(Transfered from Blogger / Typepad versions of blog)
I’ve been asked to bang on about viral marketing twice in the last couple of weeks in very different settings and at quite a serious level of banging on. It’s made me really think about the subject. Is there a renewed interest in ‘viral’? Well I certainly hope not per se (as you’ll see!) but I guess again it’s a symptom of this renewed interest in whatever sort of online marketing people can get their hands on (and hence the tangential relation to this blog).So what do people mean by the term? I think there is the original meaning; then there’s the old models, new method meaning; and finally the mere-observation meaning. So in reverse order:
1. The mere-observational meaning
This is “Build it and they will come” by another name. So take for example Google Maps. How did you find out about it? Someone probably told you. Why did they tell you? Because it is great. There’s been lots of useful functional things on the internet that have worked this way. Most of them created by Google. Really this is an example of the reality of social networks in computing that the way people share knoweldge is through fast recommendation online. Commercial marketing application: none.
2. Old model, new method
Traditional offline techniques adapted to online. Favourites are: “member get member” – tell your friends about our meat pies and we’ll send you a free meat pie; cause-related marketing – tell your friends and we’ll give children in africa a meat pie. Commercial marketing application: moderate.
3. The original meaning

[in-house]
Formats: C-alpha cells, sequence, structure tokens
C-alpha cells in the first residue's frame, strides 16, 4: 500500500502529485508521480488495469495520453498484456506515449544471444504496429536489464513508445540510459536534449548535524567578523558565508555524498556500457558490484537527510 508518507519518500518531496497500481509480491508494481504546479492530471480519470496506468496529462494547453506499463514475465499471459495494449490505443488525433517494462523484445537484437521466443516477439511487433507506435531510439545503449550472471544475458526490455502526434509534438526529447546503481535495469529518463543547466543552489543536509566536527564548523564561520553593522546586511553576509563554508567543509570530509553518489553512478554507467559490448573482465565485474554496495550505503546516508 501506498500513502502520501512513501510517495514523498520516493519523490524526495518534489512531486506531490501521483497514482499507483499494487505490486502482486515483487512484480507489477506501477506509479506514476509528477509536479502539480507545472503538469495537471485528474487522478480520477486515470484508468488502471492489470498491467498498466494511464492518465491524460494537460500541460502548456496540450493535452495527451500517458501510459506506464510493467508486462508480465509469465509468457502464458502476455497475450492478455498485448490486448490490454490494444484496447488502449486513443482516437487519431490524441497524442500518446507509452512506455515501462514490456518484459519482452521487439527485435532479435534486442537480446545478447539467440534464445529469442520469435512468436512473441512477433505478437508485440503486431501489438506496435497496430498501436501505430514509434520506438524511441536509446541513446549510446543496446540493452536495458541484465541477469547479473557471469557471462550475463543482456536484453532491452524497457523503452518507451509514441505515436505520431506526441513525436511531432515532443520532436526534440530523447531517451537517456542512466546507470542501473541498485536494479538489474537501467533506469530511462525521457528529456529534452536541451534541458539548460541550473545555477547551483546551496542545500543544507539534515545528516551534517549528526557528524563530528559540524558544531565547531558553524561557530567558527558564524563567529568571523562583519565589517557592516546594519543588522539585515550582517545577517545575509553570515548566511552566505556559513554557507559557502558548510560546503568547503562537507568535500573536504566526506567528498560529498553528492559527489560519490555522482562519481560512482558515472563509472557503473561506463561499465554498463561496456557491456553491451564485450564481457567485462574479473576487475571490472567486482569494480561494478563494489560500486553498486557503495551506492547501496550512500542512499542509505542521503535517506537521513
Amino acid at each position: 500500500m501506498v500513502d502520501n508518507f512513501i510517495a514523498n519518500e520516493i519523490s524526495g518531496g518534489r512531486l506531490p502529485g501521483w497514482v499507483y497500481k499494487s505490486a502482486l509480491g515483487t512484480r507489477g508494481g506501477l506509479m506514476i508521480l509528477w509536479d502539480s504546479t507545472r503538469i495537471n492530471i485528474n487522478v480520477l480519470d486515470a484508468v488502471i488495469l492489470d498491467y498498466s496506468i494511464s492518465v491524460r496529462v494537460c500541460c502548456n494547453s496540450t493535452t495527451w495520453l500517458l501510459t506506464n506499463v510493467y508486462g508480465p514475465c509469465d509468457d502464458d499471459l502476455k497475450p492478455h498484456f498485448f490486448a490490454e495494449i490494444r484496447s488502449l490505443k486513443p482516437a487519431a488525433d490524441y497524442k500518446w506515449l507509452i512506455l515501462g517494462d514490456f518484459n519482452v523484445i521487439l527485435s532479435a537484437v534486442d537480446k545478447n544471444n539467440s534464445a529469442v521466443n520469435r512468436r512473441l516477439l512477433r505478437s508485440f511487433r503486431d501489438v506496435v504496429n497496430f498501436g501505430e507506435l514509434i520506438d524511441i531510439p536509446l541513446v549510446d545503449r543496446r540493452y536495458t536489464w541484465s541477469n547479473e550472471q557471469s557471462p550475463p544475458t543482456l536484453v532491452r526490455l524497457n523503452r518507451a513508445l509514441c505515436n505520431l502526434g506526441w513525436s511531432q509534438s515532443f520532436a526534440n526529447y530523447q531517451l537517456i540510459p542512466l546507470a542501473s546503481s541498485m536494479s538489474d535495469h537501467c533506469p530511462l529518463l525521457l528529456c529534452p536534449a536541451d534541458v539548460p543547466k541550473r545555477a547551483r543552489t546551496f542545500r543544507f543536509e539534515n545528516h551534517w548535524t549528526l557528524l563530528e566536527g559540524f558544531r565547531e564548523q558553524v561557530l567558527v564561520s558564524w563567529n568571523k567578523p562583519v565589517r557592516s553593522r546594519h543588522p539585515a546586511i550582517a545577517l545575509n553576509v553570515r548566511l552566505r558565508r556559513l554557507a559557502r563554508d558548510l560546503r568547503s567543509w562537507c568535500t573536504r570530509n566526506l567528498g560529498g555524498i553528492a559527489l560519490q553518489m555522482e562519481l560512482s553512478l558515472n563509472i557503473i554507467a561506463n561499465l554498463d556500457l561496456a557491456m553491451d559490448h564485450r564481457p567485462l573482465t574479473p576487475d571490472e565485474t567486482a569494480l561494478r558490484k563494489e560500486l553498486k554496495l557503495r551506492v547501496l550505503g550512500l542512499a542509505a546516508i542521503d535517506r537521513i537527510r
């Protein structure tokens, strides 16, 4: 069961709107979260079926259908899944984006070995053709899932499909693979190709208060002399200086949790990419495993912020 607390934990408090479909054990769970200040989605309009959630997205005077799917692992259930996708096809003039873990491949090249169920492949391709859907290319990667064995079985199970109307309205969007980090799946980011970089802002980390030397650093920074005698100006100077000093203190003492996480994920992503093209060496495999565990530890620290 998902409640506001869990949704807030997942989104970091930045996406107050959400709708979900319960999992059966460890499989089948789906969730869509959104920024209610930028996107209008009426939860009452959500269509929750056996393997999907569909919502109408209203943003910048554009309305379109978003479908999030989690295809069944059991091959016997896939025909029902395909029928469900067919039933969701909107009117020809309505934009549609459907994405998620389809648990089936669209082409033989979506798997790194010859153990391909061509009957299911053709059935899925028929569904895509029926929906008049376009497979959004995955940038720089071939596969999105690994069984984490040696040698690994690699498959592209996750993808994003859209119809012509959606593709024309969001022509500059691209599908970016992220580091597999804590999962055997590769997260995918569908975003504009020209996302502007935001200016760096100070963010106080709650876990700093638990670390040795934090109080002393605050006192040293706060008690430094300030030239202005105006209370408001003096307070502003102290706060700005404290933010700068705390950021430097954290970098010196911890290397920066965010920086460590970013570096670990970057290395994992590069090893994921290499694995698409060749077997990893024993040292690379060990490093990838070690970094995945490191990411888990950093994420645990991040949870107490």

This is what people really mean by the term, especially if they’re flogging you a campaign of some sort. This is the monkey falling out of the tree; this is the the Zidane headbutting game. Content which is so fresh; vivid; fun; entertaining or distacting that you think you should forward it to everyone on your contact list. Does this exist in the real world? Without a doubt. There’s hundreds of examples of it. I might see a good one a week and several bad ones. I wouldn’t forward them myself because I’d worry about being a year behind the viral trend but they go round and round the internet. Does it have a commercial application? Nope. I’m not saying it’s totally impossible. A couple of brands have been able to do it. Carlsberg found a great way for their brand to be an indispensible part of the World Cup correction gag; TV ads from John West and Budweiser were funny enough that people would forward them on and the undoubtedly massive-budet mini offering (http://www.aveaword.com/); but how many can we honestly say we’ve seen and remembered the advertiser. I could count them on the fingers of one hand – with a couple of fingers missing. The reality is that for the gag itself and the brand to co-exist is extremely rare. Either the brand will manage to extinguish the gag in it’s eagerness to be seen, or the gag will completely overshadow the brand. And given that these pieces are so often made up of sexual; violent or distasteful humor, there’s even a threat of damaging the brand. The three best known virals: Mastercard, Ka and VW Golf – all renounced by their apparent creators.